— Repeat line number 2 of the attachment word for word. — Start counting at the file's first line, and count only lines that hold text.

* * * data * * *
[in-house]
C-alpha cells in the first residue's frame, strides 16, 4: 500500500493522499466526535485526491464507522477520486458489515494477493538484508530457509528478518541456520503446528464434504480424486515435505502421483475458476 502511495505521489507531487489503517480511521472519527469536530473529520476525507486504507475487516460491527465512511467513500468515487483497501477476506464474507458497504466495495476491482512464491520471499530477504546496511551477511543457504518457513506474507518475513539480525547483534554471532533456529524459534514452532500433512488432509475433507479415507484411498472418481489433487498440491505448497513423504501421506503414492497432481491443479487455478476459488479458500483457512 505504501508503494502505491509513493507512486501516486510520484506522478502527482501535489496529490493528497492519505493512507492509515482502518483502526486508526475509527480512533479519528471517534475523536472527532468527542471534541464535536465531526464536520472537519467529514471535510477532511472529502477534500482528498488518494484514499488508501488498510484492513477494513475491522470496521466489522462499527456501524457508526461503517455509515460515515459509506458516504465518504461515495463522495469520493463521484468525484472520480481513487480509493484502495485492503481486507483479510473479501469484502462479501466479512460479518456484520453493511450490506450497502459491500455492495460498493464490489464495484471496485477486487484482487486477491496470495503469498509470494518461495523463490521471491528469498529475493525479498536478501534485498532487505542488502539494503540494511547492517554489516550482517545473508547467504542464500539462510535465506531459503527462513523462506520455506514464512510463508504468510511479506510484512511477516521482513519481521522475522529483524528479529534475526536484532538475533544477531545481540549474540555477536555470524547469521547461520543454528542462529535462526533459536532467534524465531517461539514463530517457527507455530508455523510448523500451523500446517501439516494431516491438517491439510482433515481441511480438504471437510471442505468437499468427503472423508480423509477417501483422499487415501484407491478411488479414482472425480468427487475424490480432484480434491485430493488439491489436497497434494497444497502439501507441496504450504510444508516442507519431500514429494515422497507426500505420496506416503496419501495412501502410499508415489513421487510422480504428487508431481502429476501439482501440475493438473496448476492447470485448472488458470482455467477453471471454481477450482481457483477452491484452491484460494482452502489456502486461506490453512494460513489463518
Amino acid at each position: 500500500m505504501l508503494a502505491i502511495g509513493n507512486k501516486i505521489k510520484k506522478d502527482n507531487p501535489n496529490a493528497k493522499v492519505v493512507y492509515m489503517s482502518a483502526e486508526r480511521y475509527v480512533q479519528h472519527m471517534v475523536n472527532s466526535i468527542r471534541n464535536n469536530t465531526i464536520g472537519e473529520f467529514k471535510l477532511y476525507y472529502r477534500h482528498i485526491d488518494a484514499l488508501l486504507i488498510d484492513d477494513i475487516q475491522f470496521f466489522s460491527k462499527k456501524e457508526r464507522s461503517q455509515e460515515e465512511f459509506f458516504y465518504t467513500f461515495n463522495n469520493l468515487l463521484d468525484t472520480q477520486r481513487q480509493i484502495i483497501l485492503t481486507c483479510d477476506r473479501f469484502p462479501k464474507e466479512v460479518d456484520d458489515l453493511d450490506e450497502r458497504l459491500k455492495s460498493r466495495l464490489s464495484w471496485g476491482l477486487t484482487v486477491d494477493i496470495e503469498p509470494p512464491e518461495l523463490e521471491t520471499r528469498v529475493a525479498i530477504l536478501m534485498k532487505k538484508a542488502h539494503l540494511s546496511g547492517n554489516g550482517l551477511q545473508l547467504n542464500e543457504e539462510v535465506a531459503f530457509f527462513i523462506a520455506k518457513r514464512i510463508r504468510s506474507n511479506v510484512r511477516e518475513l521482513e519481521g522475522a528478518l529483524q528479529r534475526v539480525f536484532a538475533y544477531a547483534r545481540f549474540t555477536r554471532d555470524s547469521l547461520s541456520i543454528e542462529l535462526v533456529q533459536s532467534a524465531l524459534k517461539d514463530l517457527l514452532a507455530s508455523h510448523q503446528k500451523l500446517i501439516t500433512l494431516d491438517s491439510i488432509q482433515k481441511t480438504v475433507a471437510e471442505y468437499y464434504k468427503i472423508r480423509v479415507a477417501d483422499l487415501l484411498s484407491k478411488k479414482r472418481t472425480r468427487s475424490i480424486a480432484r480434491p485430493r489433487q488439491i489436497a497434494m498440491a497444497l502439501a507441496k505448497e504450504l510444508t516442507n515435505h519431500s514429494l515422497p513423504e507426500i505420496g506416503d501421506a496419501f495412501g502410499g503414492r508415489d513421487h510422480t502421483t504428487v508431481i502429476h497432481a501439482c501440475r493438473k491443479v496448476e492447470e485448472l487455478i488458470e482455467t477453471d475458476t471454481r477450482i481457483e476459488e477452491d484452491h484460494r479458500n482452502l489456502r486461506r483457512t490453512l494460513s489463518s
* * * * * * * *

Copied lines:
C-alpha cells in the first residue's frame, strides 16, 4: 500500500493522499466526535485526491464507522477520486458489515494477493538484508530457509528478518541456520503446528464434504480424486515435505502421483475458476 502511495505521489507531487489503517480511521472519527469536530473529520476525507486504507475487516460491527465512511467513500468515487483497501477476506464474507458497504466495495476491482512464491520471499530477504546496511551477511543457504518457513506474507518475513539480525547483534554471532533456529524459534514452532500433512488432509475433507479415507484411498472418481489433487498440491505448497513423504501421506503414492497432481491443479487455478476459488479458500483457512 505504501508503494502505491509513493507512486501516486510520484506522478502527482501535489496529490493528497492519505493512507492509515482502518483502526486508526475509527480512533479519528471517534475523536472527532468527542471534541464535536465531526464536520472537519467529514471535510477532511472529502477534500482528498488518494484514499488508501488498510484492513477494513475491522470496521466489522462499527456501524457508526461503517455509515460515515459509506458516504465518504461515495463522495469520493463521484468525484472520480481513487480509493484502495485492503481486507483479510473479501469484502462479501466479512460479518456484520453493511450490506450497502459491500455492495460498493464490489464495484471496485477486487484482487486477491496470495503469498509470494518461495523463490521471491528469498529475493525479498536478501534485498532487505542488502539494503540494511547492517554489516550482517545473508547467504542464500539462510535465506531459503527462513523462506520455506514464512510463508504468510511479506510484512511477516521482513519481521522475522529483524528479529534475526536484532538475533544477531545481540549474540555477536555470524547469521547461520543454528542462529535462526533459536532467534524465531517461539514463530517457527507455530508455523510448523500451523500446517501439516494431516491438517491439510482433515481441511480438504471437510471442505468437499468427503472423508480423509477417501483422499487415501484407491478411488479414482472425480468427487475424490480432484480434491485430493488439491489436497497434494497444497502439501507441496504450504510444508516442507519431500514429494515422497507426500505420496506416503496419501495412501502410499508415489513421487510422480504428487508431481502429476501439482501440475493438473496448476492447470485448472488458470482455467477453471471454481477450482481457483477452491484452491484460494482452502489456502486461506490453512494460513489463518